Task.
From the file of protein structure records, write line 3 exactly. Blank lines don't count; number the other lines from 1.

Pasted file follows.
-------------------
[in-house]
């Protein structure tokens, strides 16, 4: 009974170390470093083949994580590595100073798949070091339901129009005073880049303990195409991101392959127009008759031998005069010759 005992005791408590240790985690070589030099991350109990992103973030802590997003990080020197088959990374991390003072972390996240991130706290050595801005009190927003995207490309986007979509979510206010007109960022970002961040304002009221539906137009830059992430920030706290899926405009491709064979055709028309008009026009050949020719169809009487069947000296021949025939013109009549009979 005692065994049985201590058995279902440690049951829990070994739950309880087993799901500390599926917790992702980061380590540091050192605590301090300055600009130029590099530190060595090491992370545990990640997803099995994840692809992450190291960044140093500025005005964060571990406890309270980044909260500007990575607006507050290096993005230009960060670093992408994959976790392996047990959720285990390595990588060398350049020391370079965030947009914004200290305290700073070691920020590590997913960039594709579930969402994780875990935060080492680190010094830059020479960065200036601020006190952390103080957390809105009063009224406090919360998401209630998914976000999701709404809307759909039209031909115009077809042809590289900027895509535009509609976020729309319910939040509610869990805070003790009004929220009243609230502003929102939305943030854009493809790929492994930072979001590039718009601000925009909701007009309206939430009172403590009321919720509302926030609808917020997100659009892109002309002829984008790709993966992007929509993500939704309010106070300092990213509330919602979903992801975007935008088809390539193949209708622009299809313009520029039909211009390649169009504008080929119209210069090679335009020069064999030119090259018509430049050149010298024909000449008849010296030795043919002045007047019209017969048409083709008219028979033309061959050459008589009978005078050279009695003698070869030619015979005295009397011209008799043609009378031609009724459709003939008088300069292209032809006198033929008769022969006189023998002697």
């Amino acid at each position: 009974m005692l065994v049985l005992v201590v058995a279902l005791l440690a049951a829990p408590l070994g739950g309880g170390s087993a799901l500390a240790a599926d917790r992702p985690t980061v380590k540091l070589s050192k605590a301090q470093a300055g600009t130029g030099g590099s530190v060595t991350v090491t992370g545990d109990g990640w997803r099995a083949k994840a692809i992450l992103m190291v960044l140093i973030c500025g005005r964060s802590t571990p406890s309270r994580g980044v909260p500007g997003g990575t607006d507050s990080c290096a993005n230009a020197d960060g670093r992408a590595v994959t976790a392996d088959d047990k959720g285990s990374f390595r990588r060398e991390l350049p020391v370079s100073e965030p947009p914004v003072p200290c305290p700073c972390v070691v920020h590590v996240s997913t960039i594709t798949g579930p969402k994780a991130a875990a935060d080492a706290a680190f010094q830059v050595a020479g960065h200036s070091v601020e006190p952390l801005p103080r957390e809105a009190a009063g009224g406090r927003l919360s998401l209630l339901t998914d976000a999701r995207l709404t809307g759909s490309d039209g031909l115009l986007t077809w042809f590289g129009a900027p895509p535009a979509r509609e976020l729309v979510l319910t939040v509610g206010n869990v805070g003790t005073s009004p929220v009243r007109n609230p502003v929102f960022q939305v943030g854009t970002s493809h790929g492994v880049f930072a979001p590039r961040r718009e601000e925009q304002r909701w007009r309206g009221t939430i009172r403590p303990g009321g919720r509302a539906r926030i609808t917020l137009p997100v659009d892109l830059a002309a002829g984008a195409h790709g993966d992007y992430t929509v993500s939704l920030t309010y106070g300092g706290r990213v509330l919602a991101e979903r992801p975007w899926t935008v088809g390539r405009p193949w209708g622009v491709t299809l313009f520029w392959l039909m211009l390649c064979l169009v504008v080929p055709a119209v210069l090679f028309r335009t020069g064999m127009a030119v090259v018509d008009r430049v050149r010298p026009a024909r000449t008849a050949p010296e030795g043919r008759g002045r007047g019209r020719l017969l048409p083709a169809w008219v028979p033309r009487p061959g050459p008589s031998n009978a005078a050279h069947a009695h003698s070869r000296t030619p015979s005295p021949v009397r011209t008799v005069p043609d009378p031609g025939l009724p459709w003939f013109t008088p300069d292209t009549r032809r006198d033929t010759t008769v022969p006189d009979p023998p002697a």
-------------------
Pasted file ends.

């Amino acid at each position: 009974m005692l065994v049985l005992v201590v058995a279902l005791l440690a049951a829990p408590l070994g739950g309880g170390s087993a799901l500390a240790a599926d917790r992702p985690t980061v380590k540091l070589s050192k605590a301090q470093a300055g600009t130029g030099g590099s530190v060595t991350v090491t992370g545990d109990g990640w997803r099995a083949k994840a692809i992450l992103m190291v960044l140093i973030c500025g005005r964060s802590t571990p406890s309270r994580g980044v909260p500007g997003g990575t607006d507050s990080c290096a993005n230009a020197d960060g670093r992408a590595v994959t976790a392996d088959d047990k959720g285990s990374f390595r990588r060398e991390l350049p020391v370079s100073e965030p947009p914004v003072p200290c305290p700073c972390v070691v920020h590590v996240s997913t960039i594709t798949g579930p969402k994780a991130a875990a935060d080492a706290a680190f010094q830059v050595a020479g960065h200036s070091v601020e006190p952390l801005p103080r957390e809105a009190a009063g009224g406090r927003l919360s998401l209630l339901t998914d976000a999701r995207l709404t809307g759909s490309d039209g031909l115009l986007t077809w042809f590289g129009a900027p895509p535009a979509r509609e976020l729309v979510l319910t939040v509610g206010n869990v805070g003790t005073s009004p929220v009243r007109n609230p502003v929102f960022q939305v943030g854009t970002s493809h790929g492994v880049f930072a979001p590039r961040r718009e601000e925009q304002r909701w007009r309206g009221t939430i009172r403590p303990g009321g919720r509302a539906r926030i609808t917020l137009p997100v659009d892109l830059a002309a002829g984008a195409h790709g993966d992007y992430t929509v993500s939704l920030t309010y106070g300092g706290r990213v509330l919602a991101e979903r992801p975007w899926t935008v088809g390539r405009p193949w209708g622009v491709t299809l313009f520029w392959l039909m211009l390649c064979l169009v504008v080929p055709a119209v210069l090679f028309r335009t020069g064999m127009a030119v090259v018509d008009r430049v050149r010298p026009a024909r000449t008849a050949p010296e030795g043919r008759g002045r007047g019209r020719l017969l048409p083709a169809w008219v028979p033309r009487p061959g050459p008589s031998n009978a005078a050279h069947a009695h003698s070869r000296t030619p015979s005295p021949v009397r011209t008799v005069p043609d009378p031609g025939l009724p459709w003939f013109t008088p300069d292209t009549r032809r006198d033929t010759t008769v022969p006189d009979p023998p002697a």